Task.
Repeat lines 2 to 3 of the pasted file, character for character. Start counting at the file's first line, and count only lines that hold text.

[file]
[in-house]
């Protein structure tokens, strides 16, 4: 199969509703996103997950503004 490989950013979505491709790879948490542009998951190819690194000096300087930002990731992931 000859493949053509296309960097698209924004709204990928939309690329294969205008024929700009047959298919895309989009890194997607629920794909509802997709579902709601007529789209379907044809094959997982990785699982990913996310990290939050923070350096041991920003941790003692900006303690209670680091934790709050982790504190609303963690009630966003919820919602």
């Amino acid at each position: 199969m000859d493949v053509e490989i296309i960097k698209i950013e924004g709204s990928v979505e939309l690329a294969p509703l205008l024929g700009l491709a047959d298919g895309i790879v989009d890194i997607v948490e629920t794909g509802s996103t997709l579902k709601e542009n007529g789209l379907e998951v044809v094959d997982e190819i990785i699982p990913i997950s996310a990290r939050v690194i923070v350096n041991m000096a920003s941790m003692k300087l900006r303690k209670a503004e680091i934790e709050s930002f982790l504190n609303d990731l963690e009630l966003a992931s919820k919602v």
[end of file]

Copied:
């Protein structure tokens, strides 16, 4: 199969509703996103997950503004 490989950013979505491709790879948490542009998951190819690194000096300087930002990731992931 000859493949053509296309960097698209924004709204990928939309690329294969205008024929700009047959298919895309989009890194997607629920794909509802997709579902709601007529789209379907044809094959997982990785699982990913996310990290939050923070350096041991920003941790003692900006303690209670680091934790709050982790504190609303963690009630966003919820919602």
């Amino acid at each position: 199969m000859d493949v053509e490989i296309i960097k698209i950013e924004g709204s990928v979505e939309l690329a294969p509703l205008l024929g700009l491709a047959d298919g895309i790879v989009d890194i997607v948490e629920t794909g509802s996103t997709l579902k709601e542009n007529g789209l379907e998951v044809v094959d997982e190819i990785i699982p990913i997950s996310a990290r939050v690194i923070v350096n041991m000096a920003s941790m003692k300087l900006r303690k209670a503004e680091i934790e709050s930002f982790l504190n609303d990731l963690e009630l966003a992931s919820k919602v």